The low input carbon negative crop Miscanthus is hailed a robust diversification option for an arable or mixed enterprise. New research shows that it not only thrives on waterlogged land, it helps to stabilise flooded soils.
Results of a recent study from the Institute of Biological Environmental and Rural Sciences (IBERS) at Aberystwyth University conclude that Miscanthus can grow well in waterlogged and flood-prone areas. It also provides much needed soil stability, and crop yield is not affected by excess water.
According to the leading author in the study, Dr Jason Kam, crop quality is not compromised by flooding. “There is no significant difference in yield and other physiological development. Observed height and tiller number have no differences between winter flooded and non-flooded ground.
With estimates from the Environment Agency stating that the annual soil erosion rate for the UK is 2.2 million tonnes of topsoil with over 17% of arable land showing signs of erosion, finding ways to stabilise our soils is now critical.
“Because of Miscanthus’ perennial nature, annual planting is not needed. This therefore reduces soil disturbance to a minimum,” says Jason.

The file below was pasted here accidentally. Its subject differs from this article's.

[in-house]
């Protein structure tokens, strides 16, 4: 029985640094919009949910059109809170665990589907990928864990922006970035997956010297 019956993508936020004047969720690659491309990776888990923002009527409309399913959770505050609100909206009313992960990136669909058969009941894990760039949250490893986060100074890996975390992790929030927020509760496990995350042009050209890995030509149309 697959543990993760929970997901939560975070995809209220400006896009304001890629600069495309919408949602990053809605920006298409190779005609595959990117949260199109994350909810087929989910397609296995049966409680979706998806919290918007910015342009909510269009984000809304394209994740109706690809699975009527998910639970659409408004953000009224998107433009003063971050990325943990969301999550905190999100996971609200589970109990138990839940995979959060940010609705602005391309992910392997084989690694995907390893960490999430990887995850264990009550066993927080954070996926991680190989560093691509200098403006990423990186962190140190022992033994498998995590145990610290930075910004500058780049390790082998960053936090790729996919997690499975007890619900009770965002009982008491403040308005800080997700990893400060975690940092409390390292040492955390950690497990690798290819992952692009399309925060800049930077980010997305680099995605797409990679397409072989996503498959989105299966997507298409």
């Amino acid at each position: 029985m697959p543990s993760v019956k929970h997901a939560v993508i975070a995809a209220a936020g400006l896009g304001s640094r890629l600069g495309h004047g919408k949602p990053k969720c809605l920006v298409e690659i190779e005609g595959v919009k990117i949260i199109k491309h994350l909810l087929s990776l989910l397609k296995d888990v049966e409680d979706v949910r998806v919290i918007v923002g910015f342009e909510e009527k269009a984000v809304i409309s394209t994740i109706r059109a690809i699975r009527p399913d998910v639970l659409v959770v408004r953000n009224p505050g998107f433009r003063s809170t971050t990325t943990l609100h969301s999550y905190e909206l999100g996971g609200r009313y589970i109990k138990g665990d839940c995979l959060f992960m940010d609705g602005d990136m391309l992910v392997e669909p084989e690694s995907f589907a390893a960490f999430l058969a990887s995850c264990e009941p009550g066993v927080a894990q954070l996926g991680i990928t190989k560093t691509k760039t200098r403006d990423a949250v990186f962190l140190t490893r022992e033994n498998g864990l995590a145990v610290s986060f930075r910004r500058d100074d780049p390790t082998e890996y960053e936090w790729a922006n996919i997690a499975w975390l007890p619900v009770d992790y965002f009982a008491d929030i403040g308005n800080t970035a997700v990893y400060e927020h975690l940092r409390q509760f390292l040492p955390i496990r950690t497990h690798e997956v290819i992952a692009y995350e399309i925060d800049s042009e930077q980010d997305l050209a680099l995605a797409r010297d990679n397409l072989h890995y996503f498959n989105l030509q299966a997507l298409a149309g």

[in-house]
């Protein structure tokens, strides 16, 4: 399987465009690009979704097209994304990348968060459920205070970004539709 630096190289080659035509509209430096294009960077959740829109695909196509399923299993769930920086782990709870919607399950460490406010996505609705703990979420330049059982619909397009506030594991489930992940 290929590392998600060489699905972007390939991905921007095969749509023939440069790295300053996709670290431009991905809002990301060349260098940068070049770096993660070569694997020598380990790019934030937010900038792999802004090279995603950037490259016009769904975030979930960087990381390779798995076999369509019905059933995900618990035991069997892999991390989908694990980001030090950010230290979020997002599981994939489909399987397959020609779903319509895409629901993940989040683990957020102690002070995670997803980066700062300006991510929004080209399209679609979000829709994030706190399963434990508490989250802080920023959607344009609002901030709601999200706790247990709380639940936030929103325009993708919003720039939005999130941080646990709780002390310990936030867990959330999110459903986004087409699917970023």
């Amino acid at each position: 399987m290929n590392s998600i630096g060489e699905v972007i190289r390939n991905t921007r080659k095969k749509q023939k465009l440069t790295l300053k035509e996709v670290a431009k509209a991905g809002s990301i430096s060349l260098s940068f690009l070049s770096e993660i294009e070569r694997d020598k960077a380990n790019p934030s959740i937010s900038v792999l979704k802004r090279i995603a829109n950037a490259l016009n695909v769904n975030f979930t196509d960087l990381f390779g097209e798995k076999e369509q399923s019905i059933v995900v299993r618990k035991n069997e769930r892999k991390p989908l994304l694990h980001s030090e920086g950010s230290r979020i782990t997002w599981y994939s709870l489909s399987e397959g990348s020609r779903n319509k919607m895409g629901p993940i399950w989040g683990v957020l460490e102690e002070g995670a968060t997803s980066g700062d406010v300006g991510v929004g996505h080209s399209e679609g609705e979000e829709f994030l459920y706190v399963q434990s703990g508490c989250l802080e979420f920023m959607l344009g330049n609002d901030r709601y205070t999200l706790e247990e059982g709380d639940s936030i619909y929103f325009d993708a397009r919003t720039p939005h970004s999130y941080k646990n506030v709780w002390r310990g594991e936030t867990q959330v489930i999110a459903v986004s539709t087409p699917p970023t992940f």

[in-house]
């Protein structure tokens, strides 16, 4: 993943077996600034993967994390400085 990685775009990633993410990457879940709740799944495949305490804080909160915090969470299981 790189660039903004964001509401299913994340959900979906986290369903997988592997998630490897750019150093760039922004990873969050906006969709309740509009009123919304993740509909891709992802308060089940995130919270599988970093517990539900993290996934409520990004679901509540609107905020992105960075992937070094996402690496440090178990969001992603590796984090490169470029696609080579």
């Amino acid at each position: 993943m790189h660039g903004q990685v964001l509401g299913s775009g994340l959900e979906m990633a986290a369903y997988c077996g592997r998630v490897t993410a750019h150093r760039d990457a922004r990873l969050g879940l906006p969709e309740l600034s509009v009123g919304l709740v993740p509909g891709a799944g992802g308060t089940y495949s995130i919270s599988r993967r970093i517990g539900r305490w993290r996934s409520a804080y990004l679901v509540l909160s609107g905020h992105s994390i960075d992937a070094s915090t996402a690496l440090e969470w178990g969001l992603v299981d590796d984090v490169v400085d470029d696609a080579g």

“The structure of Miscanthus rhizome and root helps to stabilise soils, making it more resilient against flood-caused soil erosion,” adds Jason.
Miscanthus specialist Terravesta says that interest in the crop has never been greater.
“As a solution to land that is becoming increasingly unlikely to plant up with arable crops, Miscanthus is a profitable option,” says general manager Alex Robinson.
“Miscanthus not only helps to stabilise land, it also feeds depleted soils, retaining vital nutrients,” says Alex.
The company launched Terravesta Athena™ in June 2019, which is the world’s first commercially bred Miscanthus hybrid variety, delivering a much faster establishment and quicker yield ramp up, improving grower return on investment. The cut off for orders of Terravesta Athena™ for Spring 2020 planting is 15th December 2019.
To find out more about planting Miscanthus visit www.terravesta.com.